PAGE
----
The Beard in the Shafi`i School

Answered according to Shafi'i Fiqh by Qibla.com

Answered by Shaykh Hamza Karamali, SunniPath Academy Teacher

Could do you tell me the relied-upon position of the Shafi school regarding the beard?
1) Is it haram to shave the beard? Some people say that shaving the the beard is haram in all schools. I have heard it is only makruh, and this is the opinion of Imam Shafi and Imam Nawawi?. Is this the relied opinion? Which scholars have said what? What is the Maliki position?

2) Is it permissible to have a trimmed beard? What is the sunnah length?

3) What is the beard according to the Shafi school? I have heard if one grows some hairs on the chin (the ‘Goatee’), this is a beard in the school as well. Does this follow the sunnah and is it permissible? I also have heard that number of Shafi scholars have goatee’s and is a sound opinion as well, but this entails shaving the sides, which is haram I think?

Answer:
In the Name of Allah, Most Gracious, Most Merciful

In the Name of Allah, Most Merciful and Compassionate

Is it haram to shave the beard?

Imam al-Shafi‘i is reported to have said that shaving the beard is forbidden (haram). This is not, however, the position taken by the Shafi‘i school.[1] The soundest position in the Shafi‘i school is that shaving the beard is disliked (makruh) and not forbidden (haram). This is the position of all the important figures in the late Shafi‘i school, such as Ibn Hajar al-Haytami, Muhammad al-Ramli, al-Khatib al-Shirbini, and Shaykh al-Islam Zakariyya al-Ansari (Allah be pleased with all of them). (I‘anatu’l-Talibin, 2.341). Ibn Hajar has mentioned that this was the position of both Imam Nawawi and Imam Rafi‘i (Hashiyat Shirwani, 9.376). Imam Nawawi explicitly mentions that it is disliked to shave the beard in his commentary on Sahih Muslim and also in his Rawdat al-Talibin. Anyone familiar with the works of the school will realize that the agreement of all these scholars seals the case as far as the position of the school is concerned.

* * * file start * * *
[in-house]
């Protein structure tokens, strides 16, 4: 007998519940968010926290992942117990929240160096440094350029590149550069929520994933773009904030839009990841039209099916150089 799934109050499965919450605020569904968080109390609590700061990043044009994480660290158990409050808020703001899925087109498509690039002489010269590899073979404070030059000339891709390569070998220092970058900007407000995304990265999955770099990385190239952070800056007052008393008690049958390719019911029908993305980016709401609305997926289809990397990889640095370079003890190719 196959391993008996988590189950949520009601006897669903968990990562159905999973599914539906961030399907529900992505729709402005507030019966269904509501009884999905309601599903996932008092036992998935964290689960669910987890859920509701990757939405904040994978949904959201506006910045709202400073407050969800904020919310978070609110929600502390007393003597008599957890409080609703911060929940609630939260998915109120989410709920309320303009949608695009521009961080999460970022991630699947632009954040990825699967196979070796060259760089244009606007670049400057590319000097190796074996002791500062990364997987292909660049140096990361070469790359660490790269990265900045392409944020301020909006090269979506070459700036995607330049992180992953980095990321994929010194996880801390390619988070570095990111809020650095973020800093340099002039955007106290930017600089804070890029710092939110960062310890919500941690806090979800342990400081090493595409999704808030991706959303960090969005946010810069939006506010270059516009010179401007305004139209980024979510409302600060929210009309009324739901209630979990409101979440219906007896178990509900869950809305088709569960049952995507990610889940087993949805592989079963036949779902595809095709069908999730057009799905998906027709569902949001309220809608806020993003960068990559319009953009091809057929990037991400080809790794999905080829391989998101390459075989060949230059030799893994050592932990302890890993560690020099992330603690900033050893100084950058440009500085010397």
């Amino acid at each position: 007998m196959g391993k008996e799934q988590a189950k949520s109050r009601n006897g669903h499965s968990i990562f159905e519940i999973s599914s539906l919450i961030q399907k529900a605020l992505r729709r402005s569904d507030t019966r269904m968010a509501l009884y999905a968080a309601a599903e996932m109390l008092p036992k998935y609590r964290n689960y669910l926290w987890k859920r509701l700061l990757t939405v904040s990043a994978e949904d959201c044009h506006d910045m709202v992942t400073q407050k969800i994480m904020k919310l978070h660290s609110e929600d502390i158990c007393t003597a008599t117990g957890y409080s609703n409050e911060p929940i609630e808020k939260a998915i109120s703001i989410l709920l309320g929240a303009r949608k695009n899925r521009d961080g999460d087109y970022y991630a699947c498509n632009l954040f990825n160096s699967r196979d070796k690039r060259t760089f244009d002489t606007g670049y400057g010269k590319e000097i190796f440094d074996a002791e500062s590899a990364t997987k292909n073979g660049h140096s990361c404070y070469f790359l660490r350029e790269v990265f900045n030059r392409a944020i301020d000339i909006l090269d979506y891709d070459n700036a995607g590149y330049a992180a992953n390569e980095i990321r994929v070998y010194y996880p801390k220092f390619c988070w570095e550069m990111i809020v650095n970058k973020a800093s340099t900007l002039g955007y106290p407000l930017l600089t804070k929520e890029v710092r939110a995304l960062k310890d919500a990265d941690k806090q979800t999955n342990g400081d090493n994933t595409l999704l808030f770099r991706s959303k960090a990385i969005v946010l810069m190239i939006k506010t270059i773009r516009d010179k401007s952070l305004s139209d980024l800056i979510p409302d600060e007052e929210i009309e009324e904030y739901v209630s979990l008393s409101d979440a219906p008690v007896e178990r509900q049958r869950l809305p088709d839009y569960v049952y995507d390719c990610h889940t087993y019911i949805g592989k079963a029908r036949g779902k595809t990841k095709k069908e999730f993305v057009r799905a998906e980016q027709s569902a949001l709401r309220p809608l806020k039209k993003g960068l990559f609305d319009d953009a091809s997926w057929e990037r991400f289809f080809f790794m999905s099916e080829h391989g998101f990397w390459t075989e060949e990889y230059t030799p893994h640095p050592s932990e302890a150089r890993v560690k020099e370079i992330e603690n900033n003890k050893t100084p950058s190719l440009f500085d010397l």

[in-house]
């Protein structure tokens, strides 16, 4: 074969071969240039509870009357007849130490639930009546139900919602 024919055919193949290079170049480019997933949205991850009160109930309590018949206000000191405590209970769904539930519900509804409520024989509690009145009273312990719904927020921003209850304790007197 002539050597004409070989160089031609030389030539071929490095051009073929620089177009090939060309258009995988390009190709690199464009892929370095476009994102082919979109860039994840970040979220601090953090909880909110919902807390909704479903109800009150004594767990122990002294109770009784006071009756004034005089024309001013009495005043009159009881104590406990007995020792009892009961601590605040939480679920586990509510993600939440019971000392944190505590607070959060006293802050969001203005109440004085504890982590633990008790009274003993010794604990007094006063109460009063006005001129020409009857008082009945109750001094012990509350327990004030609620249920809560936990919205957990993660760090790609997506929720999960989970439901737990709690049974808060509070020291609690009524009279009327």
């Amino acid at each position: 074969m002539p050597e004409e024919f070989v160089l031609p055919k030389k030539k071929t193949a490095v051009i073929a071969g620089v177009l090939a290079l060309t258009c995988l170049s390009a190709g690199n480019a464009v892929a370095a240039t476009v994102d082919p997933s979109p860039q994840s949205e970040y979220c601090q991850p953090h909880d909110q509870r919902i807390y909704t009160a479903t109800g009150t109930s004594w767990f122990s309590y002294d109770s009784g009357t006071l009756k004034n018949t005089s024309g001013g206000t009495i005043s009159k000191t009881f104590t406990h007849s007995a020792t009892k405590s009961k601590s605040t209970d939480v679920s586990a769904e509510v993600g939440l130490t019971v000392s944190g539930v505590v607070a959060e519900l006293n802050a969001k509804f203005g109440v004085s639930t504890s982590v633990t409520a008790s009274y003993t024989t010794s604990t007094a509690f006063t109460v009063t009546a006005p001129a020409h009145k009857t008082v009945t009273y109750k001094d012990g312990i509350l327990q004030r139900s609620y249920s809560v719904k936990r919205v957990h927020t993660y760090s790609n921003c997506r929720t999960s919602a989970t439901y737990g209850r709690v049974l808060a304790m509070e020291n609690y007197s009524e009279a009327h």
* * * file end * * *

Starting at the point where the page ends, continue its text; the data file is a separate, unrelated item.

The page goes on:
What is the ruling of trimming the beard?

To trim the beard is also disliked. It is not forbidden, as can be inferred a fortiori from the ruling regarding shaving the beard (if it is not forbidden to shave the beard, how can it be forbidden to trim it?). Ibn Hajar says in his Tuhfa:

“The outword purport (dhahir) of what our imams say is that it is unconditionally disliked to trim the beard.” (Tuhfat al-Muhtaj, 9.376)

What is the sunna length of the beard?

The optimal length of the beard is to leave it uncut and not touch it at all, as mentioned by Ibn Hajar above. Anything less than this optimal length is disliked. Ibn Hajar foresees the objection that this would result in making one’s appearance ugly by saying that this would only occur if one neglected caring for one’s beard by not washing or oiling it. (Tuhfat al-Muhtaj, 9.376).

What constitutes a minimum beard?